OMEGA 3 - Health Benefits of Nutrition
Omega 3 is an essential nutrient that helps in the proper functioning of various organs in the body, including the heart, brain, and eyes. When the organs of the body function normally, people can live their lives to the fullest. Omega 3 fatty acids are important since our body is unable to produce them and must obtain them from external nutrition sources, such as eating foods containing omega 3 fatty acids or taking supplements.
What is omega 3?
Omega 3 is a polyunsaturated fatty acid (PUFA) with abundant health benefits. Omega 3 is an essential nutrient crucial for the proper function of the brain, cardiovascular system, and growth development system. Omega 3 lowers blood pressure, reduces triglycerides in the blood, helps reduce joint inflammation in rheumatoid disease, helps nourish brain and eyes functions, helps prevent and alleviate dementia, depression, asthma, migraine, and diabetes, and helps reduce the risk and preventing heart disease and ischemic stroke. Omega 3 is rich in foods such as marine fish, walnuts, soybeans, and seeds such as flax seed oil and canola oil.
What are fatty acids?
Fatty acids are molecules consisting of carbon, oxygen, and hydrogen atoms. Carbon atoms form their linear backbones, with oxygen and hydrogen atoms latching onto the carbon backbone by chemical bonding with carbon atoms. There are two types of fatty acids:
- Saturated fats are held as bad or unhealthy fats since they raise the risk of developing diseases like heart disease and stroke.
- Unsaturated fats are further classified as polyunsaturated and monounsaturated fats, depending on the number of unsaturated double bonds in the carbon backbone. Unsaturated fats (polyunsaturated and monounsaturated) are good or healthy fats. Consumed in appropriate portions, they promote a healthy heart.
Omega 3s are polyunsaturated fats with more nutritional benefits than saturated fat.
How do omega 3 fatty acids function?
Omega 3 fatty acids aid in the proper functioning of all cells in the body. Omega 3 are vital components of your cell membranes, providing structure and supporting numerous cellular interactions. Omega 3 fatty acids are essential for all bodily cells, highly concentrated in our eyes and brain cells.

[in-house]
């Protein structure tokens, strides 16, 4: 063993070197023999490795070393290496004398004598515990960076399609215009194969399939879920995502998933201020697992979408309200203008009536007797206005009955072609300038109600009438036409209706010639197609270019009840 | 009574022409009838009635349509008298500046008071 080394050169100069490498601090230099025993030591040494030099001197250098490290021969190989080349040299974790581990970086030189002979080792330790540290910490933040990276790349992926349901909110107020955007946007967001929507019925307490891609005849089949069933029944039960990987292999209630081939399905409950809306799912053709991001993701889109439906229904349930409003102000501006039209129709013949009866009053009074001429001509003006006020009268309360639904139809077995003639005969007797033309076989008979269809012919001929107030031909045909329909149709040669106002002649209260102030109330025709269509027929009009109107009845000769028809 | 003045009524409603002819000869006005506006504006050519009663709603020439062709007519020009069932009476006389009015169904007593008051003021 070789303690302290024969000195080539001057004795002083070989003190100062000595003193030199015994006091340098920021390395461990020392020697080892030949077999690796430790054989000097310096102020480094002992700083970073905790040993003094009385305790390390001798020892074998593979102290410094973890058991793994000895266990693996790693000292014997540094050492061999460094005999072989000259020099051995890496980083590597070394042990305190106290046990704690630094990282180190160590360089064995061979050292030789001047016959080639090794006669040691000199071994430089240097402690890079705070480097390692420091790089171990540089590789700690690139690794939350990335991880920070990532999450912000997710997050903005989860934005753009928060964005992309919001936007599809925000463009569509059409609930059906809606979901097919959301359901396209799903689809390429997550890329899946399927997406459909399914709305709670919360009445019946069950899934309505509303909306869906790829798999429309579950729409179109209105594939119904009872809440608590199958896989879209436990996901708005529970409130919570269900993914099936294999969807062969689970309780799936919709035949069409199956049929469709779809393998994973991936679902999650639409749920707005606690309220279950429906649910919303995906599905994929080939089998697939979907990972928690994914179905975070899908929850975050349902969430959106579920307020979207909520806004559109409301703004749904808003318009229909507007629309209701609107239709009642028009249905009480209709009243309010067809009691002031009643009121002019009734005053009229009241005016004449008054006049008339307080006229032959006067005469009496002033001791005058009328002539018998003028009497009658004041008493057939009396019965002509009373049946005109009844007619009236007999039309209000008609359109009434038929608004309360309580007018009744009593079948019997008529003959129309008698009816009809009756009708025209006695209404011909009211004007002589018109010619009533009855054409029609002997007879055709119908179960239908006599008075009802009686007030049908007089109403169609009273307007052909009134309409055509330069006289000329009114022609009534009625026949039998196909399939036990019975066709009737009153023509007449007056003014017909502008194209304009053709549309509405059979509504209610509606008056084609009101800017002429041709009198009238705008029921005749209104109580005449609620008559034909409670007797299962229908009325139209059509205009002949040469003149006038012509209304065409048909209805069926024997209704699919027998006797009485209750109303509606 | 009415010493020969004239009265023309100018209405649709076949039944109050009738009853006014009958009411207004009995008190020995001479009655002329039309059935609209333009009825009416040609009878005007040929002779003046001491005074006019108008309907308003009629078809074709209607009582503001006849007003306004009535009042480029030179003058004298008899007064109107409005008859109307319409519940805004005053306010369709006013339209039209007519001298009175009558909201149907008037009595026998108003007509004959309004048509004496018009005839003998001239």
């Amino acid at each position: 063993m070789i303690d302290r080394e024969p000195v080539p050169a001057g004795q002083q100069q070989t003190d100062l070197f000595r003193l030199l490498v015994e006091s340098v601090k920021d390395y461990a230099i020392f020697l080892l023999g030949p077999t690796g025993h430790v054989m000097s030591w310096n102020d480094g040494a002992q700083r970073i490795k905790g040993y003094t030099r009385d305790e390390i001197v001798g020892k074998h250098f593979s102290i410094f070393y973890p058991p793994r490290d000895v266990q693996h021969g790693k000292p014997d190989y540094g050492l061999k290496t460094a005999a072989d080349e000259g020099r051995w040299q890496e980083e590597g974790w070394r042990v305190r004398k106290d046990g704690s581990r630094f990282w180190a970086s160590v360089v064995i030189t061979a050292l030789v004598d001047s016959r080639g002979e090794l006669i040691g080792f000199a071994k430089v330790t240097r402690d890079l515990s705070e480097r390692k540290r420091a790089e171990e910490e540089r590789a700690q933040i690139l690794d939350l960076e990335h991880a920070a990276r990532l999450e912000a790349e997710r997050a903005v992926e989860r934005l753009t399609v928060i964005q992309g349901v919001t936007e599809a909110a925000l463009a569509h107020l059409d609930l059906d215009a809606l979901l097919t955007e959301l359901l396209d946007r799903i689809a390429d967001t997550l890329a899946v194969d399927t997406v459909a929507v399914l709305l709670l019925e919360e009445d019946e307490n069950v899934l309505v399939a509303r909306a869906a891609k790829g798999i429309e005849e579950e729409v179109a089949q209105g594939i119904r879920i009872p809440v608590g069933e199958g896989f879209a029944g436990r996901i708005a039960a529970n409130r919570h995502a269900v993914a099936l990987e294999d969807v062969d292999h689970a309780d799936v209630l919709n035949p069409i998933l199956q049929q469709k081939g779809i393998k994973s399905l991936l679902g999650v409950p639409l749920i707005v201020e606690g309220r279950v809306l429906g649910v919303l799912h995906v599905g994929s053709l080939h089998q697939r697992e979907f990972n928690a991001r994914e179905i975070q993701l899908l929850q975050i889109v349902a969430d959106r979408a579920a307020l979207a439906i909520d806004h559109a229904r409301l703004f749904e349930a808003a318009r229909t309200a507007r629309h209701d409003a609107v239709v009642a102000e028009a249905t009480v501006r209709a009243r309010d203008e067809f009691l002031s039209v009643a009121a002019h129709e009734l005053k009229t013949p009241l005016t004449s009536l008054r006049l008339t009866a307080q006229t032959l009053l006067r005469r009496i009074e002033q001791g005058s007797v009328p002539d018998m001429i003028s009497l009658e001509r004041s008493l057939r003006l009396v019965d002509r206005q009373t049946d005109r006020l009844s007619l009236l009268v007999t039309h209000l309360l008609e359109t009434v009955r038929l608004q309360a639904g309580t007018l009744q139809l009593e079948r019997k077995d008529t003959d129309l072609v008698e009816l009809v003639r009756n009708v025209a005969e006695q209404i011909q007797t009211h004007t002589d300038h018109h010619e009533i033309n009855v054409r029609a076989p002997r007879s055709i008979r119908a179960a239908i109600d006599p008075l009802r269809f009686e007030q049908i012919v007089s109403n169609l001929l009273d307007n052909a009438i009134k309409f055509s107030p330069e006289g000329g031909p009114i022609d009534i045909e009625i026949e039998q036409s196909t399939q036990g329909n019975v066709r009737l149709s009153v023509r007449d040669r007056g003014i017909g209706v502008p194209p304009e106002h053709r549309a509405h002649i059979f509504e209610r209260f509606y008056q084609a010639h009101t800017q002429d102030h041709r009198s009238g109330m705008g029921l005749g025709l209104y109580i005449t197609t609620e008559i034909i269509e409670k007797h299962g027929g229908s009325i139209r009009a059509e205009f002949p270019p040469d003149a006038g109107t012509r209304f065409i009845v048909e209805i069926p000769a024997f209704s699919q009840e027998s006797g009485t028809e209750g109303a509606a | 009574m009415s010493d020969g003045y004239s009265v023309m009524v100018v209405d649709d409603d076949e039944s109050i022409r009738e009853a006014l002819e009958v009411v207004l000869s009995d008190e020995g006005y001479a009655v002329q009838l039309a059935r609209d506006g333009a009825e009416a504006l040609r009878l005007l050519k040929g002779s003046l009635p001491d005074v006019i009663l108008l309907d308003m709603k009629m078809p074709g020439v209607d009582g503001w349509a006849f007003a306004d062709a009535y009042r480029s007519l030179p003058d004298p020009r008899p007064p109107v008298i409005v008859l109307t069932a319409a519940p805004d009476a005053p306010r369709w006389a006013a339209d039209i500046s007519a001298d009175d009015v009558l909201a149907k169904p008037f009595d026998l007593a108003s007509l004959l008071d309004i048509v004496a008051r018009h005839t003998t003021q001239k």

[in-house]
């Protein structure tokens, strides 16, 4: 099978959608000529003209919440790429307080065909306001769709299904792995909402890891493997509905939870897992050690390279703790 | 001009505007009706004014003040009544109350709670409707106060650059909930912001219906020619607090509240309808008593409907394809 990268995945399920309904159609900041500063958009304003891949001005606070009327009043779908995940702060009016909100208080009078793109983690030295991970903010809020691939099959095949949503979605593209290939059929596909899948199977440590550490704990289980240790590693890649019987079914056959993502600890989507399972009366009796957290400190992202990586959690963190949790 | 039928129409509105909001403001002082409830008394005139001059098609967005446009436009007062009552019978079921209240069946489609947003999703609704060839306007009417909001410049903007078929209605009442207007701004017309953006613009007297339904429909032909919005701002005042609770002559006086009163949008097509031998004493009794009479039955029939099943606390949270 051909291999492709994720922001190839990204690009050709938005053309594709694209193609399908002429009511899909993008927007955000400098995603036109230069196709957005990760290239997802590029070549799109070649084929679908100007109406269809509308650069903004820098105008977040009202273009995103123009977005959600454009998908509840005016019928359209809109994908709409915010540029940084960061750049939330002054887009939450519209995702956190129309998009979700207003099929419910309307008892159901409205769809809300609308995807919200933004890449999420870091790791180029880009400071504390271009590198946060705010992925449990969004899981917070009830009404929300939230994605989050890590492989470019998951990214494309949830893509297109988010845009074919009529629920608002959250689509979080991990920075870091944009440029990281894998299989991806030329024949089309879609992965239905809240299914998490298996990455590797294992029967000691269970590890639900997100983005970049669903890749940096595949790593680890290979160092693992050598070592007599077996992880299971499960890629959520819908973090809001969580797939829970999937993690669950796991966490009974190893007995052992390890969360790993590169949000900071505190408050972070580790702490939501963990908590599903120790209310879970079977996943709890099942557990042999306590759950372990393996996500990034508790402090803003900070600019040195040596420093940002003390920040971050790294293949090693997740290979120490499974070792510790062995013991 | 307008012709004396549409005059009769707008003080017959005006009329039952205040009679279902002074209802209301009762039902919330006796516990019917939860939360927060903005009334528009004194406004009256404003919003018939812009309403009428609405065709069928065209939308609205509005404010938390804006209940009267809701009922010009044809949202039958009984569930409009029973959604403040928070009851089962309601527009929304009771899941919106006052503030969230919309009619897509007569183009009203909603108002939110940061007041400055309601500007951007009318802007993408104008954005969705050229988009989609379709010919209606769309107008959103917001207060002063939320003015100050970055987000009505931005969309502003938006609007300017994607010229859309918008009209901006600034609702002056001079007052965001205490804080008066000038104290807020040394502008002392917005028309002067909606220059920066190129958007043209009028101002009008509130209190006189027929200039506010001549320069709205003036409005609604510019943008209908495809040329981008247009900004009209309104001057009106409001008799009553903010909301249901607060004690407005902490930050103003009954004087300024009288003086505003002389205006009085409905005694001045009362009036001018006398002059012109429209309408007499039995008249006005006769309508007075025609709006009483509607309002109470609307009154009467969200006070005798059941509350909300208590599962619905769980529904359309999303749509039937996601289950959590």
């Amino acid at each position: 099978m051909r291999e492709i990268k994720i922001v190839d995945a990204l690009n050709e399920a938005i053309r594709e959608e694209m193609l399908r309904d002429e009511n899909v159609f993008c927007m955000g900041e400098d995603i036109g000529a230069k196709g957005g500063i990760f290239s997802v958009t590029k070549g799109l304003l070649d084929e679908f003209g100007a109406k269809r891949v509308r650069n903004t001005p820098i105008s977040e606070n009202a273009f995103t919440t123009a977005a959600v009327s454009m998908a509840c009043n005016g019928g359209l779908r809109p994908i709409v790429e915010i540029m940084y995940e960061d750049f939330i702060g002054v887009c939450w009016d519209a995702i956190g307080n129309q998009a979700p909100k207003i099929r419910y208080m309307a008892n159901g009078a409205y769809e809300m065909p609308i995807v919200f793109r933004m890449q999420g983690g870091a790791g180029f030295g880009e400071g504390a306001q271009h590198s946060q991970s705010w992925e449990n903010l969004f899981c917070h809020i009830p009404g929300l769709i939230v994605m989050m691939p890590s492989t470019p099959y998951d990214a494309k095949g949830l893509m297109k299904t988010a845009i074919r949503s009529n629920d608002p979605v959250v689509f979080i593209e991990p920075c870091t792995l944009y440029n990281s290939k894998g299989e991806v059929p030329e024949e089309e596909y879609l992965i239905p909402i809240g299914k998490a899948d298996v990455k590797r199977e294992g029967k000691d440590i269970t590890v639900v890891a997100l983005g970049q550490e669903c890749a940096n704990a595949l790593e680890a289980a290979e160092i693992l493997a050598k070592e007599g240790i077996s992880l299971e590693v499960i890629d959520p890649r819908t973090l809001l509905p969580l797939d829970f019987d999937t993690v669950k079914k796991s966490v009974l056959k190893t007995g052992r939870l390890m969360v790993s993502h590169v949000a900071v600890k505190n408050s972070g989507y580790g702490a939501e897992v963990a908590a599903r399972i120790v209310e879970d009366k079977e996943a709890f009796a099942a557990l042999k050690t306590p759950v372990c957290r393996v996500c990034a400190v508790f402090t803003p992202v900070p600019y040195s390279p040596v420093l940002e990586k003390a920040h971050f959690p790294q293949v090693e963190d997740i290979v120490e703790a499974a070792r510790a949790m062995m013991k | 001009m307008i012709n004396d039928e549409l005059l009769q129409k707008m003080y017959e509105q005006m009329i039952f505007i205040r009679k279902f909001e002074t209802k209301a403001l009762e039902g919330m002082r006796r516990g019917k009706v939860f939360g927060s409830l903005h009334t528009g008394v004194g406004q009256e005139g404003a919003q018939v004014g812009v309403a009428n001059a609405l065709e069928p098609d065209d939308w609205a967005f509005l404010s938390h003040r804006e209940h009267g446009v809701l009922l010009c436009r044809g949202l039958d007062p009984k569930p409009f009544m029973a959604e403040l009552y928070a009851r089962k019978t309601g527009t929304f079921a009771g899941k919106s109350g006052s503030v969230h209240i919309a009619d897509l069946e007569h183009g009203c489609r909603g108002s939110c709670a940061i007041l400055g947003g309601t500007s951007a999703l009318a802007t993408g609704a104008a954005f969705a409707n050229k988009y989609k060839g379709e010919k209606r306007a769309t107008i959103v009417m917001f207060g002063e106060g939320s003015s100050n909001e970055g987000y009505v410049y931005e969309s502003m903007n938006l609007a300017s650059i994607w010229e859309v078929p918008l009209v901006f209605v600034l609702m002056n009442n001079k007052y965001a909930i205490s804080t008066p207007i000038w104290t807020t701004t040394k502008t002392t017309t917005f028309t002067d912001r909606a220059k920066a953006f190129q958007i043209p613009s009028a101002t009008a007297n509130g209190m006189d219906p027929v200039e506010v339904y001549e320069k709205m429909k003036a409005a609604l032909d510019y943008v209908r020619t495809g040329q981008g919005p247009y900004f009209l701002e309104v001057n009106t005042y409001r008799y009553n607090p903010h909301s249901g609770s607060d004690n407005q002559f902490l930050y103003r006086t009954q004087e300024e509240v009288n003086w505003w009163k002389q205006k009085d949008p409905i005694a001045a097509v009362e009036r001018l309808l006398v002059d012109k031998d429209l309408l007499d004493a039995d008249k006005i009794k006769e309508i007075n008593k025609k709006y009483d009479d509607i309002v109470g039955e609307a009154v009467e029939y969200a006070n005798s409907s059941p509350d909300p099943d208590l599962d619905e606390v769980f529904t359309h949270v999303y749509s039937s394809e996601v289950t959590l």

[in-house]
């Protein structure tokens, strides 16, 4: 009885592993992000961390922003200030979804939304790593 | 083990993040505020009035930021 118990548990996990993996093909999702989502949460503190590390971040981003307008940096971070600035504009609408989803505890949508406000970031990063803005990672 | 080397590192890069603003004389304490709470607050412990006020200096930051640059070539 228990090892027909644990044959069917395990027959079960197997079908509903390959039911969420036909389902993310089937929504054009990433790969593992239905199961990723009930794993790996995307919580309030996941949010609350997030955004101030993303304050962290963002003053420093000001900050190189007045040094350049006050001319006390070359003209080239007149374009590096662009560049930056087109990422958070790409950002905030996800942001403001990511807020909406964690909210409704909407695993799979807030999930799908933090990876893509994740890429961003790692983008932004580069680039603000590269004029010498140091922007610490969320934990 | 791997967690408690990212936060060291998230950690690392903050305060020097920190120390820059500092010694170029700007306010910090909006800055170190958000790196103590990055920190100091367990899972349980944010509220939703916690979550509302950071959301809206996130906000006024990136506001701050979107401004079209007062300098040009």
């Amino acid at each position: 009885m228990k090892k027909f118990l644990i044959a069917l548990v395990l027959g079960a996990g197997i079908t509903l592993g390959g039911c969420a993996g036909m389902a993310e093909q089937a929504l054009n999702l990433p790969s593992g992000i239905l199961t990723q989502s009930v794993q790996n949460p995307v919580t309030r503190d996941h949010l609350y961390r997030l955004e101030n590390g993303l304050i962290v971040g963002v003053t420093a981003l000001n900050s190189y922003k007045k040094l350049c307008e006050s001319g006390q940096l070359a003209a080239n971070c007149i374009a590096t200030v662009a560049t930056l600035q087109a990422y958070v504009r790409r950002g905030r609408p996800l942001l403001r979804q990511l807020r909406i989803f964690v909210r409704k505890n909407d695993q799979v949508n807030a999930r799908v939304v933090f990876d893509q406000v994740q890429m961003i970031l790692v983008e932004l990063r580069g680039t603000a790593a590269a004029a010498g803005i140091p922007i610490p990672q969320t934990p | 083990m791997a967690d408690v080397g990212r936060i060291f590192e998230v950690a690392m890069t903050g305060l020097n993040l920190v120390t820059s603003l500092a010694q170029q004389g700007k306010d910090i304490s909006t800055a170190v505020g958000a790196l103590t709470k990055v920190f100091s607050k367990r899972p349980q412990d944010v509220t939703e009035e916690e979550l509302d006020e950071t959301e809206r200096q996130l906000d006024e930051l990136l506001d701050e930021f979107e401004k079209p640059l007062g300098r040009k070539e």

In addition, omega 3 provides the body with energy (calories) and supports health in numerous systems, including cardiovascular and endocrine.
How many types of omegas 3 fatty acids are there?
Omega 3 fatty acids are essential nutrients that we have to consume through food sources. There are three types of omega 3 fatty acids:
- EPA (Eicosatetraenoic Acid) is a marine omega 3 found in fish. EPA fatty acids aid in lowering blood triglyceride levels, preventing clogging of blood vessels and platelet aggregation, which are all risk factors for heart disease and stroke. In addition, it helps relieve osteoarthritis as well as rheumatoid arthritis symptoms.
- DHA (Docosahexaenoic Acid) is a marine omega 3 found in fish. DHA fatty acids play a vital role in brain and eye development and help to strengthen and prevent deterioration of the brain, learning, and memory, as well as the visual system working efficiently. It is essential for the cardiovascular system as well.
- ALA (alpha-linolenic acid) is a plant source of omega 3 fatty acid. The body can convert a small amount of dietary ALA into EPA and DHA. However, this process yields a minuscule amount of EPA and DHA, insufficient to meet daily needs. Therefore, dietary sources of EPA and DHA, such as fish, are essential.
What are the benefits of Omega 3 fatty acids?
Omega 3 fatty acids are unsaturated fatty acids that help to reduce inflammation, which can damage blood vessels throughout the body, leading to heart disease and strokes. Omega 3 fatty acids may benefit heart health, and many other illnesses include: